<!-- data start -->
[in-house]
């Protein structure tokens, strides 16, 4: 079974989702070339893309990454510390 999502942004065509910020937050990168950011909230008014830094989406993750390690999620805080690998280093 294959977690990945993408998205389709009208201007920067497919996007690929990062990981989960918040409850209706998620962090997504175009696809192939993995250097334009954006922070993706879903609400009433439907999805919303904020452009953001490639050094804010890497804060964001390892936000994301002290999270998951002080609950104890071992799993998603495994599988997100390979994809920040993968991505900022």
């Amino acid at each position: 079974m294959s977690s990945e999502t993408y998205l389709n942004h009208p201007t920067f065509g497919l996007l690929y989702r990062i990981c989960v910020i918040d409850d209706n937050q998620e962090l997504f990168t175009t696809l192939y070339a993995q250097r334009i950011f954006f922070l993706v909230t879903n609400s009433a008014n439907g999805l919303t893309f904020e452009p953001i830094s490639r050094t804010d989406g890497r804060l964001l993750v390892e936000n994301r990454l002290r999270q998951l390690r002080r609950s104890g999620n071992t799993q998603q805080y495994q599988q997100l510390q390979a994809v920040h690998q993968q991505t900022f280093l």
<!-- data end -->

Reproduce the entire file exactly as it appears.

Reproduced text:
[in-house]
């Protein structure tokens, strides 16, 4: 079974989702070339893309990454510390 999502942004065509910020937050990168950011909230008014830094989406993750390690999620805080690998280093 294959977690990945993408998205389709009208201007920067497919996007690929990062990981989960918040409850209706998620962090997504175009696809192939993995250097334009954006922070993706879903609400009433439907999805919303904020452009953001490639050094804010890497804060964001390892936000994301002290999270998951002080609950104890071992799993998603495994599988997100390979994809920040993968991505900022």
């Amino acid at each position: 079974m294959s977690s990945e999502t993408y998205l389709n942004h009208p201007t920067f065509g497919l996007l690929y989702r990062i990981c989960v910020i918040d409850d209706n937050q998620e962090l997504f990168t175009t696809l192939y070339a993995q250097r334009i950011f954006f922070l993706v909230t879903n609400s009433a008014n439907g999805l919303t893309f904020e452009p953001i830094s490639r050094t804010d989406g890497r804060l964001l993750v390892e936000n994301r990454l002290r999270q998951l390690r002080r609950s104890g999620n071992t799993q998603q805080y495994q599988q997100l510390q390979a994809v920040h690998q993968q991505t900022f280093l």